Reviewed by Bev Scott
Erica Armstrong Dunbar utilizes the details of history to create an engaging story of the life of a runaway slave owned by Martha Washington. Betty, Ona Judge’s mother, came to Mt. Vernon as a slave, when Martha accepted the hand of George Washington to marry him as her second husband in 1759. Betty was lucky to be able to keep her son Austin with her with the move to Mt. Vernon. Many slave mothers were less fortunate as the birth of their children added value property for their owners who could sell the child or the mother separately. Martha favored her slave Betty, a seamstress and expert spinner.
Ona Judge – Early Life
Around 1773, Ona Judge was born to Betty and an English-born white man, Andrew Judge. Andrew, an indentured servant, served as a trusted tailor, ultimately making clothing for the entire Washington family. However, by the 1780’s he had left Mt. Vernon and lived in his own home in Fairfax County. Ona did not spend her childhood with both parents. Her white father was able to leave a life of unpaid labor; her slave mother spent the entirety of her life in bondage. The author emphasizes that Ona learned valuable lessons from both of her parents…the power of perseverance from her mother and recognition that a decision to “free oneself trumped everything, no matter who was left behind.”
Dunbar describes the historical context of the time and imagines the potential experiences which influenced Ona. In 1789, Washington accepted the Presidency of the new nation and moved to New York bringing slaves with them. Among them was sixteen-year old Ona Judge as a housemaid and personal attendant for the first lady. As Martha Washington’s top servant, Ona would be expected to know her desires, select gowns, keep them in repair and be available whenever needed. New York was still grappling with black emancipation. New York leaders did not plan to end slavery at that time. Yet, there were discussions prompting New Yorkers to rethink their commitment to slavery. Ona would have had little opportunity to make contact with the free black community in New York. Yet, there probably were occasions when Ona may have heard stories of the escapes of fugitive slaves or overheard discrete discussions of freedom and slavery.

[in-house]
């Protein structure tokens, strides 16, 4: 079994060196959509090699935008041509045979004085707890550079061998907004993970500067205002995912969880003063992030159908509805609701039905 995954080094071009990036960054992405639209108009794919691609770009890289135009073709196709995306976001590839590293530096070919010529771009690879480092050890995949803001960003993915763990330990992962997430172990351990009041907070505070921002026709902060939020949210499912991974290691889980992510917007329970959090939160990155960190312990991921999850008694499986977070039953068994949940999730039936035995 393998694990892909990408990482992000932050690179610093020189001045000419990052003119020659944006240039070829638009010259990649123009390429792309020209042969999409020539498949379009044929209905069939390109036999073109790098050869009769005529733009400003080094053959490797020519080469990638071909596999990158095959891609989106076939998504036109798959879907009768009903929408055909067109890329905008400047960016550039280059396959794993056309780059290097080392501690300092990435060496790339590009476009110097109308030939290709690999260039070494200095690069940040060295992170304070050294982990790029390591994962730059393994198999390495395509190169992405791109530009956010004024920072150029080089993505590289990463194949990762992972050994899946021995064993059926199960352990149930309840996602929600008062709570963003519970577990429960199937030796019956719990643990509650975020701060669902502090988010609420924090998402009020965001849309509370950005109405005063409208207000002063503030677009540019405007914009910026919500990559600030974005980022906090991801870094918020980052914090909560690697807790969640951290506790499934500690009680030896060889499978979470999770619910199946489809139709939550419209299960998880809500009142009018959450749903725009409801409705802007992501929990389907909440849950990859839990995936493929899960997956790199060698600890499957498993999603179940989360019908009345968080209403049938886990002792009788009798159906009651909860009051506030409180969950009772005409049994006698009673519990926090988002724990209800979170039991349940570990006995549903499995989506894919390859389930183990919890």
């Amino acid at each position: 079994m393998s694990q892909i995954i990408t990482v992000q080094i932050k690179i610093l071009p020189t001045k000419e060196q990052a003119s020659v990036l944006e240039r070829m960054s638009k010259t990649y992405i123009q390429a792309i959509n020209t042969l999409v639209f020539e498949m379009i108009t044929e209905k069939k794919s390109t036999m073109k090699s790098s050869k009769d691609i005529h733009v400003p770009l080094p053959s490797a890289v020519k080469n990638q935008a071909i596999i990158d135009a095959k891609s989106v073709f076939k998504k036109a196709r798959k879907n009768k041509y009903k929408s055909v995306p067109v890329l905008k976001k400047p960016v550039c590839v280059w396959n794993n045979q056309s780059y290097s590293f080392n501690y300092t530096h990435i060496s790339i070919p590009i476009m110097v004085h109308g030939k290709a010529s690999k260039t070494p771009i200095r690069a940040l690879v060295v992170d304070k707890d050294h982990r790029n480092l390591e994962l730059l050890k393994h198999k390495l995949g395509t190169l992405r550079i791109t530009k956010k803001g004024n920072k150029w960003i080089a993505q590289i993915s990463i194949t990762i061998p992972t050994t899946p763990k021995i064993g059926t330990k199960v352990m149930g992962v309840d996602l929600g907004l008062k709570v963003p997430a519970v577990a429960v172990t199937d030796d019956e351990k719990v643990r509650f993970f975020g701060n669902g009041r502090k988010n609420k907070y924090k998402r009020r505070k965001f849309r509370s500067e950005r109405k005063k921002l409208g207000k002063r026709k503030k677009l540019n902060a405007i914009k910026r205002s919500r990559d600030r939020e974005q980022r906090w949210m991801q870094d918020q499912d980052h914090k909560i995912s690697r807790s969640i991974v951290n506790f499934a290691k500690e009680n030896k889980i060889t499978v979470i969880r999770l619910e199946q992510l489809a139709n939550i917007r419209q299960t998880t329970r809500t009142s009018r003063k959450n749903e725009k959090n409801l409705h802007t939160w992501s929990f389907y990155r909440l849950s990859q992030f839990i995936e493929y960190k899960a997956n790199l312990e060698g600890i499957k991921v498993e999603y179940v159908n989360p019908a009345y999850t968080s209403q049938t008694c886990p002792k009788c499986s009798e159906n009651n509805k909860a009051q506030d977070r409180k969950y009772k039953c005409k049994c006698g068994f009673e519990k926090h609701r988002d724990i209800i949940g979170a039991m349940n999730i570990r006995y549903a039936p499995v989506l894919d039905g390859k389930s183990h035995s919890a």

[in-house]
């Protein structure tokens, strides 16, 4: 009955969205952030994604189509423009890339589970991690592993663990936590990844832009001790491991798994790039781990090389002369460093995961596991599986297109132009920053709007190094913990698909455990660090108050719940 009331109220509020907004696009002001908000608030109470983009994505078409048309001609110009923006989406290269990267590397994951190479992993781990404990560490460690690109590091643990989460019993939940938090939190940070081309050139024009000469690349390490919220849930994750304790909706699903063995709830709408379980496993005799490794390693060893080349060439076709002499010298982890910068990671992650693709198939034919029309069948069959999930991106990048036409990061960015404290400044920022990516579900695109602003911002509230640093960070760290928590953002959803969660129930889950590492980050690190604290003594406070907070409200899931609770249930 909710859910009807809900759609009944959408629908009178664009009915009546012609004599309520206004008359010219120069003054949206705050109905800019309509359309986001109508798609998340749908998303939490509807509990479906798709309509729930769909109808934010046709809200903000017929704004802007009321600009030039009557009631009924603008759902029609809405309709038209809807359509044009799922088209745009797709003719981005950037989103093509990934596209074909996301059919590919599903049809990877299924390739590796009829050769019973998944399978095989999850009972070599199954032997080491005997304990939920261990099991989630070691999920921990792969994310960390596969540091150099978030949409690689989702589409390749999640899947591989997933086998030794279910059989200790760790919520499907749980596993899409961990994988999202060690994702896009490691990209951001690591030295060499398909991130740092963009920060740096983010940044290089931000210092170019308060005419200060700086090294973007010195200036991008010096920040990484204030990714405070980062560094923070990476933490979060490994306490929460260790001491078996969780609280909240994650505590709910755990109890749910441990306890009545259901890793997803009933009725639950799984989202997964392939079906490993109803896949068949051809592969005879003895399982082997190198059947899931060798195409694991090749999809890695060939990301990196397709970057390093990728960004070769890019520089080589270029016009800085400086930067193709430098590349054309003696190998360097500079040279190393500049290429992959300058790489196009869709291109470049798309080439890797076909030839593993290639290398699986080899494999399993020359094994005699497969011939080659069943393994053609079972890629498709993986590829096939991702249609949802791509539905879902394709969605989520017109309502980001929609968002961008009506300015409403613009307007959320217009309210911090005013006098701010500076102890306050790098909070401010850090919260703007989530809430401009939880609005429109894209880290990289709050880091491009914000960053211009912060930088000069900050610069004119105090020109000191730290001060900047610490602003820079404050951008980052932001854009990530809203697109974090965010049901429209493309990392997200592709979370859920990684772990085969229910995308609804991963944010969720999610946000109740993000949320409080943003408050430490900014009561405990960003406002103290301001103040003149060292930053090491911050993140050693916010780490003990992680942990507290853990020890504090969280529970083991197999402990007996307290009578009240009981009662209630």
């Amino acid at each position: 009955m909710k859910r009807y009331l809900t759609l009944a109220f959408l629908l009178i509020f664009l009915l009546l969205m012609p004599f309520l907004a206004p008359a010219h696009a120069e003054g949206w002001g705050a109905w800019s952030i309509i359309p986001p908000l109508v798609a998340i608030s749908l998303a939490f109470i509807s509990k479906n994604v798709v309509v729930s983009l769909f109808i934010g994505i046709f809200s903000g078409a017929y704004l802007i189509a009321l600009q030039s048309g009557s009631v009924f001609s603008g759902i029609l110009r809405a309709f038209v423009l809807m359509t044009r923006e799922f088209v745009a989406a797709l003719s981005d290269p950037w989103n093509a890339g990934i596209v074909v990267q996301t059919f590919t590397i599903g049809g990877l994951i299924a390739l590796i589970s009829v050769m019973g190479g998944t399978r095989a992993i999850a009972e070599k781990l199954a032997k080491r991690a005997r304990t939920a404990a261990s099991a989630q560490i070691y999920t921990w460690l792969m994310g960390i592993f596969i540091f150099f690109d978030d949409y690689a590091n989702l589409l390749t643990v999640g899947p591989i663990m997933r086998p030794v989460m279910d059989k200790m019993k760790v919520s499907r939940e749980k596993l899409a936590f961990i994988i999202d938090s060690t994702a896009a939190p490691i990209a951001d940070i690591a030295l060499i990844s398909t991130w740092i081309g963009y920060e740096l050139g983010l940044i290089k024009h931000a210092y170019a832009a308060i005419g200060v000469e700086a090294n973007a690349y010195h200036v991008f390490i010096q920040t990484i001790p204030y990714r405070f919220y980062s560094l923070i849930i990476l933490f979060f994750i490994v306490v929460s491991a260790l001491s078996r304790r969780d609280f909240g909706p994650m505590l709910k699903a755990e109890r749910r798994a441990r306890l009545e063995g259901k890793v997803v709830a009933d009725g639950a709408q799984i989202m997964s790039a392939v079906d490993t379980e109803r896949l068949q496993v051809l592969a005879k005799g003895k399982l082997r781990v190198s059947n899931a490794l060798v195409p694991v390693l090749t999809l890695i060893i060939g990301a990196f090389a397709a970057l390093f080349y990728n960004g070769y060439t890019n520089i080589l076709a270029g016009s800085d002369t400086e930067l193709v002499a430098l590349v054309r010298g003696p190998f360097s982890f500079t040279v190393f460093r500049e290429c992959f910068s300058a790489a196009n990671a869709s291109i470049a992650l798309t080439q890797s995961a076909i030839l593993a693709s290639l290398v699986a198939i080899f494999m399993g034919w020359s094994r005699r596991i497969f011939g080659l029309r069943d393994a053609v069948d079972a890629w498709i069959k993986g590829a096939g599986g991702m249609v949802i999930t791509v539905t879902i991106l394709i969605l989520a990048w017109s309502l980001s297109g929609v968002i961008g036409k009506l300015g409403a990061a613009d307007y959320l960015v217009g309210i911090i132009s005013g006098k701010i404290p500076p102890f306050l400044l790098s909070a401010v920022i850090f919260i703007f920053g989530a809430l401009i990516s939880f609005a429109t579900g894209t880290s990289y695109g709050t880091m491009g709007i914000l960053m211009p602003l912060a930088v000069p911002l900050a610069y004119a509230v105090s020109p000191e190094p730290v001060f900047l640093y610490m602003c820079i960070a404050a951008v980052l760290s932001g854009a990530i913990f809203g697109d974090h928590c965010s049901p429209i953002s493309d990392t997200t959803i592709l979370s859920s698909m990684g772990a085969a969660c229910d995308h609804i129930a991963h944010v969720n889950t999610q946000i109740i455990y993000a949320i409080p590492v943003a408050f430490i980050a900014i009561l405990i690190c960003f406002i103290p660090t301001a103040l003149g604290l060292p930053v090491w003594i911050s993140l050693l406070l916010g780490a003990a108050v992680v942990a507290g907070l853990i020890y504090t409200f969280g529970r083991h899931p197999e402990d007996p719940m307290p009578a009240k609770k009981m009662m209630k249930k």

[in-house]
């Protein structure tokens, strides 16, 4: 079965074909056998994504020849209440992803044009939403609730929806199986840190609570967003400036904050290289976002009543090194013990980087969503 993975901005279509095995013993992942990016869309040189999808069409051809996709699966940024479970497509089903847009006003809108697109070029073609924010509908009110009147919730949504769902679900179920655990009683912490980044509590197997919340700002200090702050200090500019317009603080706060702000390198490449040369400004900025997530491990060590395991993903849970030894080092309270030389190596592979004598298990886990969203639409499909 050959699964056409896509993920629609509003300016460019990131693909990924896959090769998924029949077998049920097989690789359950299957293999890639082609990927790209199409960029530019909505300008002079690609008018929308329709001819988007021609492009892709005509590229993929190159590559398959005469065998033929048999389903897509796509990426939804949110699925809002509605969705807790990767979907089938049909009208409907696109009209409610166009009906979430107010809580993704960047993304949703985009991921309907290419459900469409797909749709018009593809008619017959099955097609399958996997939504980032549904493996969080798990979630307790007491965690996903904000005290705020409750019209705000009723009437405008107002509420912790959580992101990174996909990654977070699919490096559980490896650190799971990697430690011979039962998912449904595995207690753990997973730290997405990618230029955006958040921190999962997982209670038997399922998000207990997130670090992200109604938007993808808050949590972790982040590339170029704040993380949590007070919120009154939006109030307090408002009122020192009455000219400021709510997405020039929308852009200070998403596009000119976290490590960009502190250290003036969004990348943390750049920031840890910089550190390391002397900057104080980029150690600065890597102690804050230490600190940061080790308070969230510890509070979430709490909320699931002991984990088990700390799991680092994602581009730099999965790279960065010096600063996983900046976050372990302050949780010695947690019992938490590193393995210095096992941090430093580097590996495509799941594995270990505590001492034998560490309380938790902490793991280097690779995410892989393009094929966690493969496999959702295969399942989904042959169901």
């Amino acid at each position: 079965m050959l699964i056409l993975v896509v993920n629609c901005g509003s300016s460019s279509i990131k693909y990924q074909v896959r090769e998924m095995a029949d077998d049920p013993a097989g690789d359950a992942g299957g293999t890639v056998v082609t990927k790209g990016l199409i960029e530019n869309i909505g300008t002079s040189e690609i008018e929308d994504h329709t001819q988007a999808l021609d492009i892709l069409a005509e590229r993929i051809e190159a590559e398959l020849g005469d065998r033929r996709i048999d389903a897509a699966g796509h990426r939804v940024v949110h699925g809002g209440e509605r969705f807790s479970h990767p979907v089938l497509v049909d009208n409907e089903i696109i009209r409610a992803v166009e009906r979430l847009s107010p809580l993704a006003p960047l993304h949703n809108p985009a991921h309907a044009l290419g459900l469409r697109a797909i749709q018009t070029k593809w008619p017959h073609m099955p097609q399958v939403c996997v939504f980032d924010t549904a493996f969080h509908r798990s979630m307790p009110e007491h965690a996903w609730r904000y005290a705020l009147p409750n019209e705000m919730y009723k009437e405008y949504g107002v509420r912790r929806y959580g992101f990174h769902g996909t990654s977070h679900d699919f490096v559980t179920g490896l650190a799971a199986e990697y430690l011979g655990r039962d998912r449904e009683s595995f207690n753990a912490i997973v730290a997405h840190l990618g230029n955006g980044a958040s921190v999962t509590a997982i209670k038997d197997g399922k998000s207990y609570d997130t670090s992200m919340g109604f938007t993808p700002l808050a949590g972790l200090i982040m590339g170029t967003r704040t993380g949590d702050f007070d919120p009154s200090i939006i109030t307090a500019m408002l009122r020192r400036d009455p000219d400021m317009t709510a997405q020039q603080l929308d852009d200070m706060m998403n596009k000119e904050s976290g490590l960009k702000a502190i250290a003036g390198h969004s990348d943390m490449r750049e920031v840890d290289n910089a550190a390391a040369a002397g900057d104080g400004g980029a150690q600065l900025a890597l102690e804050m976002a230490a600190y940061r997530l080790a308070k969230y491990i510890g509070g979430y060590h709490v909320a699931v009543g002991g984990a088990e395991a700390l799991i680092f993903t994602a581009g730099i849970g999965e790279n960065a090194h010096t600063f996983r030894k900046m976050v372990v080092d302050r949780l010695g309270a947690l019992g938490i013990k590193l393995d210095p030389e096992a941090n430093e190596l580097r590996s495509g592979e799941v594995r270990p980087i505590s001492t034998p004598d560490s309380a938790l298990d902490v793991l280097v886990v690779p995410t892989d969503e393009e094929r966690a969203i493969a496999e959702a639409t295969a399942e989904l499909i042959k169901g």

States’ Laws Differ Regarding Slavery
When the capital of the United States changed to Philadelphia, Ona lived in the President’s House with between twenty-five and thirty residents, slave and free. She and the Washingtons quickly learned that Pennsylvania’s attitude toward slavery was much different than New York’s. In fact, “slavery was on it’s deathbed” as Dunbar describes it. Pennsylvania became the first state to gradually dismantle slavery. It required emancipating slaves who were brought to the state for more than six months. President Washington rationalized his position by saying that he was not a citizen of that state. He lived in Pennsylvania only as a necessity of his employment. Nevertheless, the President and Martha developed a plan of rotating the slaves to and from Mt. Vernon every six months. They intended to keep their slaves in the dark regarding the legal potential of freedom. Their plan worked for more than five years.
Despite the intense demands of serving Martha Washington, Ona, as Dunbar suggests, made contacts with the free black community in Philadelphia. When Washington’s second term was coming to a close and the household would be returning to Mt. Vernon, it was a much less attractive place for Ona after the death of her mother and her brother. In addition, she learned that her new owner would soon be Martha Washington’s newlywed mercurial granddaughter. This meant losing her preferential position as attendant to Mrs. Washington. She became convinced that if she returned to Virginia, she would not have an opportunity to escape. The author suggests that Ona probably reached out to a group of free black allies in Philadelphia for help. She never revealed who assisted her.
Ona carefully planned the timing and the method of her escape with the help of associates. She slipped out of the Executive Mansion on May 21, 1796 while the Washingtons were having supper. And thus Ona disappeared into the free black community of Philadelphia. Two days later the Washingtons placed an ad in the Philadelphia Gazette describing her and the possessions she had taken with her. By then Ona had escaped by boat from Philadelphia and traveled to Portsmouth, New Hampshire. Washington did not let her go easily and took steps to recapture her. The authorities found Ona, but never captured or returned her.
The author of Never Caught uses historical detail as well as creative description of the potential experiences that shaped the slave’s life. The interweaving of this historical detail and the potential wit, skill and circumstances that enabled Ona Judge to plan and succeed in her quest for freedom, makes a compelling story. I recommend this book to anyone interested in American History.